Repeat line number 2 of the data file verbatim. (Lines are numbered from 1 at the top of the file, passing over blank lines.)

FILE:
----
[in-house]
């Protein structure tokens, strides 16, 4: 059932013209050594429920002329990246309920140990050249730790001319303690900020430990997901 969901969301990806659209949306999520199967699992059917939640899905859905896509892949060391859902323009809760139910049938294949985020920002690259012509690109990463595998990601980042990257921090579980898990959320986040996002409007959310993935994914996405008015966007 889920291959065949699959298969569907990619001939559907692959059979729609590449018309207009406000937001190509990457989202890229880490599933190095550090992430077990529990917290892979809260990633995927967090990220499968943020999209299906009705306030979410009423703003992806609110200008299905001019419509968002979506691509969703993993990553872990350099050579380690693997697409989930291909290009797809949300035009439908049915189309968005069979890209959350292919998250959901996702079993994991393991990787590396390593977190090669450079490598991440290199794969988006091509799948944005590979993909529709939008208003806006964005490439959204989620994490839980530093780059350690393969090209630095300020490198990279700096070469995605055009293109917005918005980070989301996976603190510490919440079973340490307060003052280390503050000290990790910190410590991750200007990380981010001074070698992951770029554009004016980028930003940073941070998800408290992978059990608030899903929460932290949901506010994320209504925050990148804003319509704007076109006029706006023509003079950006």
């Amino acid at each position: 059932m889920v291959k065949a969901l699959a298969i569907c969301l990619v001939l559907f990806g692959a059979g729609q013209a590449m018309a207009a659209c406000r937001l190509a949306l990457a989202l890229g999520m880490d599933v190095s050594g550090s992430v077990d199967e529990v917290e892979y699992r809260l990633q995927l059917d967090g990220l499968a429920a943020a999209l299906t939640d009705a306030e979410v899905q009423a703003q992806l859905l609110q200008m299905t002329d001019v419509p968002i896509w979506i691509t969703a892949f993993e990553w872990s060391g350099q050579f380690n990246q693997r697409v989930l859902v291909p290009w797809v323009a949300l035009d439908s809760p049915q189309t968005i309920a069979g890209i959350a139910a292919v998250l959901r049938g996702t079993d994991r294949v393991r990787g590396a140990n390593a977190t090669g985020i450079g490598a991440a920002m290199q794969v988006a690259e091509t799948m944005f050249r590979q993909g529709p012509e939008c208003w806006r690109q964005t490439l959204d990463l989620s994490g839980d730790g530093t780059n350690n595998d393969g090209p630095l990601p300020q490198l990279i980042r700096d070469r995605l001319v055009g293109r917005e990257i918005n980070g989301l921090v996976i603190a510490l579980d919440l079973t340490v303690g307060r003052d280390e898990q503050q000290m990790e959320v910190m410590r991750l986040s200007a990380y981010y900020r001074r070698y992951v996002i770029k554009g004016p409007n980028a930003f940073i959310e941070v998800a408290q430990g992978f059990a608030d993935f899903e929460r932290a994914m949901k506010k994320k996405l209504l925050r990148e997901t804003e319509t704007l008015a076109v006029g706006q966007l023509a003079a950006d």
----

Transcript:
């Protein structure tokens, strides 16, 4: 059932013209050594429920002329990246309920140990050249730790001319303690900020430990997901 969901969301990806659209949306999520199967699992059917939640899905859905896509892949060391859902323009809760139910049938294949985020920002690259012509690109990463595998990601980042990257921090579980898990959320986040996002409007959310993935994914996405008015966007 889920291959065949699959298969569907990619001939559907692959059979729609590449018309207009406000937001190509990457989202890229880490599933190095550090992430077990529990917290892979809260990633995927967090990220499968943020999209299906009705306030979410009423703003992806609110200008299905001019419509968002979506691509969703993993990553872990350099050579380690693997697409989930291909290009797809949300035009439908049915189309968005069979890209959350292919998250959901996702079993994991393991990787590396390593977190090669450079490598991440290199794969988006091509799948944005590979993909529709939008208003806006964005490439959204989620994490839980530093780059350690393969090209630095300020490198990279700096070469995605055009293109917005918005980070989301996976603190510490919440079973340490307060003052280390503050000290990790910190410590991750200007990380981010001074070698992951770029554009004016980028930003940073941070998800408290992978059990608030899903929460932290949901506010994320209504925050990148804003319509704007076109006029706006023509003079950006």